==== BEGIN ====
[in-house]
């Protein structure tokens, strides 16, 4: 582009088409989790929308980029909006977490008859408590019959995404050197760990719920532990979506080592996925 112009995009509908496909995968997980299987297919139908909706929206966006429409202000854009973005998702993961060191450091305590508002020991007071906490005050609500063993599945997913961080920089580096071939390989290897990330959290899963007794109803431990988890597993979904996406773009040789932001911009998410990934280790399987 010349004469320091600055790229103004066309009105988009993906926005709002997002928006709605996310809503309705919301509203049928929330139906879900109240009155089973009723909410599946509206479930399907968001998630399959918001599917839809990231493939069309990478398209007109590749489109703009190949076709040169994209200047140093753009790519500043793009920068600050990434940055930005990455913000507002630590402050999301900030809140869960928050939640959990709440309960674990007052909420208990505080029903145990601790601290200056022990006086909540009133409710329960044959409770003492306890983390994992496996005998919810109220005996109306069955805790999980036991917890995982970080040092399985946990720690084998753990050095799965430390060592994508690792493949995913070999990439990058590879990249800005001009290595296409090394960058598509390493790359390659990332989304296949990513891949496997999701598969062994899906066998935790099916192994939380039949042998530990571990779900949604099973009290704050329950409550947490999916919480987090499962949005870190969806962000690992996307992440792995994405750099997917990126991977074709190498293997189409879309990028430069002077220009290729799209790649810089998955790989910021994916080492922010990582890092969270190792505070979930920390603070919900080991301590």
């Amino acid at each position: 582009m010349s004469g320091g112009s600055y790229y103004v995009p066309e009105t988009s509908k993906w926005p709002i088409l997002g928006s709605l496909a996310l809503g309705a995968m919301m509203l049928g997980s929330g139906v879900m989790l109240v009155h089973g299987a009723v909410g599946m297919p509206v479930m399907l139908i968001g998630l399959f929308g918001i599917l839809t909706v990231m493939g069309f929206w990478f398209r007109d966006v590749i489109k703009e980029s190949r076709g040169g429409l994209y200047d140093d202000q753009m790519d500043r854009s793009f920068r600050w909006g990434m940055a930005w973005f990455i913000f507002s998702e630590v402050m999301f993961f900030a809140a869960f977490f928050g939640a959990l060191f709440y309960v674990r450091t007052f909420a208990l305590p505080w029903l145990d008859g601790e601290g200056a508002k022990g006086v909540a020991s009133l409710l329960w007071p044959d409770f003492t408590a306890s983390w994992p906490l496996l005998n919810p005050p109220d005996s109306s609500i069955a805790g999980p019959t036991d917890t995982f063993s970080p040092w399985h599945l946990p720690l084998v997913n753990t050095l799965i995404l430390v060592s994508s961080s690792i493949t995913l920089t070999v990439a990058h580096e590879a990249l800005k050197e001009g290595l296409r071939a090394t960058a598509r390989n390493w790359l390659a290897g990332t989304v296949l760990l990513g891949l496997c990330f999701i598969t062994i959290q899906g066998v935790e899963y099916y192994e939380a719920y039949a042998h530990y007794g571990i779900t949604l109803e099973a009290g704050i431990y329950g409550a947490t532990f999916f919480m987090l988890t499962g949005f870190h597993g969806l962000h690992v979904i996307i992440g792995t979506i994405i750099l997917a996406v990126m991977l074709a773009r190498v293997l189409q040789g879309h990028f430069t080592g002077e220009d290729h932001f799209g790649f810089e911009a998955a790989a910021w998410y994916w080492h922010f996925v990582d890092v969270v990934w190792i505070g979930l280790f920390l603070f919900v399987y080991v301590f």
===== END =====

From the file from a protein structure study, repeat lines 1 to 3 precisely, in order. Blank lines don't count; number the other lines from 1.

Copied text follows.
[in-house]
């Protein structure tokens, strides 16, 4: 582009088409989790929308980029909006977490008859408590019959995404050197760990719920532990979506080592996925 112009995009509908496909995968997980299987297919139908909706929206966006429409202000854009973005998702993961060191450091305590508002020991007071906490005050609500063993599945997913961080920089580096071939390989290897990330959290899963007794109803431990988890597993979904996406773009040789932001911009998410990934280790399987 010349004469320091600055790229103004066309009105988009993906926005709002997002928006709605996310809503309705919301509203049928929330139906879900109240009155089973009723909410599946509206479930399907968001998630399959918001599917839809990231493939069309990478398209007109590749489109703009190949076709040169994209200047140093753009790519500043793009920068600050990434940055930005990455913000507002630590402050999301900030809140869960928050939640959990709440309960674990007052909420208990505080029903145990601790601290200056022990006086909540009133409710329960044959409770003492306890983390994992496996005998919810109220005996109306069955805790999980036991917890995982970080040092399985946990720690084998753990050095799965430390060592994508690792493949995913070999990439990058590879990249800005001009290595296409090394960058598509390493790359390659990332989304296949990513891949496997999701598969062994899906066998935790099916192994939380039949042998530990571990779900949604099973009290704050329950409550947490999916919480987090499962949005870190969806962000690992996307992440792995994405750099997917990126991977074709190498293997189409879309990028430069002077220009290729799209790649810089998955790989910021994916080492922010990582890092969270190792505070979930920390603070919900080991301590």
């Amino acid at each position: 582009m010349s004469g320091g112009s600055y790229y103004v995009p066309e009105t988009s509908k993906w926005p709002i088409l997002g928006s709605l496909a996310l809503g309705a995968m919301m509203l049928g997980s929330g139906v879900m989790l109240v009155h089973g299987a009723v909410g599946m297919p509206v479930m399907l139908i968001g998630l399959f929308g918001i599917l839809t909706v990231m493939g069309f929206w990478f398209r007109d966006v590749i489109k703009e980029s190949r076709g040169g429409l994209y200047d140093d202000q753009m790519d500043r854009s793009f920068r600050w909006g990434m940055a930005w973005f990455i913000f507002s998702e630590v402050m999301f993961f900030a809140a869960f977490f928050g939640a959990l060191f709440y309960v674990r450091t007052f909420a208990l305590p505080w029903l145990d008859g601790e601290g200056a508002k022990g006086v909540a020991s009133l409710l329960w007071p044959d409770f003492t408590a306890s983390w994992p906490l496996l005998n919810p005050p109220d005996s109306s609500i069955a805790g999980p019959t036991d917890t995982f063993s970080p040092w399985h599945l946990p720690l084998v997913n753990t050095l799965i995404l430390v060592s994508s961080s690792i493949t995913l920089t070999v990439a990058h580096e590879a990249l800005k050197e001009g290595l296409r071939a090394t960058a598509r390989n390493w790359l390659a290897g990332t989304v296949l760990l990513g891949l496997c990330f999701i598969t062994i959290q899906g066998v935790e899963y099916y192994e939380a719920y039949a042998h530990y007794g571990i779900t949604l109803e099973a009290g704050i431990y329950g409550a947490t532990f999916f919480m987090l988890t499962g949005f870190h597993g969806l962000h690992v979904i996307i992440g792995t979506i994405i750099l997917a996406v990126m991977l074709a773009r190498v293997l189409q040789g879309h990028f430069t080592g002077e220009d290729h932001f799209g790649f810089e911009a998955a790989a910021w998410y994916w080492h922010f996925v990582d890092v969270v990934w190792i505070g979930l280790f920390l603070f919900v399987y080991v301590f």